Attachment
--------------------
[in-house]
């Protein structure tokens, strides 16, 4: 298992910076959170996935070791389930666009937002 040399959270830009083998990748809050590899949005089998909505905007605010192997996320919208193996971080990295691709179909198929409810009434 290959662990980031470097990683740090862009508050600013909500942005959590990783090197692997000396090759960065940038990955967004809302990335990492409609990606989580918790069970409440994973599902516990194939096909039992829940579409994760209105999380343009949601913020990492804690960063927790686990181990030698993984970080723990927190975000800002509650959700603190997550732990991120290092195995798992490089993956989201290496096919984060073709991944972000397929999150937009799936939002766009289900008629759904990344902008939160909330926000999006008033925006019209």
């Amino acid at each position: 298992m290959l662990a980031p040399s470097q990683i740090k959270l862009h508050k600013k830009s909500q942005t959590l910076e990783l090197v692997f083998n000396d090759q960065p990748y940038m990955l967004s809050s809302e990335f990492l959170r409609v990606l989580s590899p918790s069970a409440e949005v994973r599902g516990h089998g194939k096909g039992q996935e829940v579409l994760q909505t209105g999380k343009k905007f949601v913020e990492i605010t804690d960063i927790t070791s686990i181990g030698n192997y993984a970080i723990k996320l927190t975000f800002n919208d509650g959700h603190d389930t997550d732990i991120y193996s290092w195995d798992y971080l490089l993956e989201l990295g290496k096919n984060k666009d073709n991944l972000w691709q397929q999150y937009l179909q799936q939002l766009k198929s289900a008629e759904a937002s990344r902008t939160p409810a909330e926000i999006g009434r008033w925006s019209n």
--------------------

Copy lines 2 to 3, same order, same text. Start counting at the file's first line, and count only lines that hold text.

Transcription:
């Protein structure tokens, strides 16, 4: 298992910076959170996935070791389930666009937002 040399959270830009083998990748809050590899949005089998909505905007605010192997996320919208193996971080990295691709179909198929409810009434 290959662990980031470097990683740090862009508050600013909500942005959590990783090197692997000396090759960065940038990955967004809302990335990492409609990606989580918790069970409440994973599902516990194939096909039992829940579409994760209105999380343009949601913020990492804690960063927790686990181990030698993984970080723990927190975000800002509650959700603190997550732990991120290092195995798992490089993956989201290496096919984060073709991944972000397929999150937009799936939002766009289900008629759904990344902008939160909330926000999006008033925006019209």
């Amino acid at each position: 298992m290959l662990a980031p040399s470097q990683i740090k959270l862009h508050k600013k830009s909500q942005t959590l910076e990783l090197v692997f083998n000396d090759q960065p990748y940038m990955l967004s809050s809302e990335f990492l959170r409609v990606l989580s590899p918790s069970a409440e949005v994973r599902g516990h089998g194939k096909g039992q996935e829940v579409l994760q909505t209105g999380k343009k905007f949601v913020e990492i605010t804690d960063i927790t070791s686990i181990g030698n192997y993984a970080i723990k996320l927190t975000f800002n919208d509650g959700h603190d389930t997550d732990i991120y193996s290092w195995d798992y971080l490089l993956e989201l990295g290496k096919n984060k666009d073709n991944l972000w691709q397929q999150y937009l179909q799936q939002l766009k198929s289900a008629e759904a937002s990344r902008t939160p409810a909330e926000i999006g009434r008033w925006s019209n």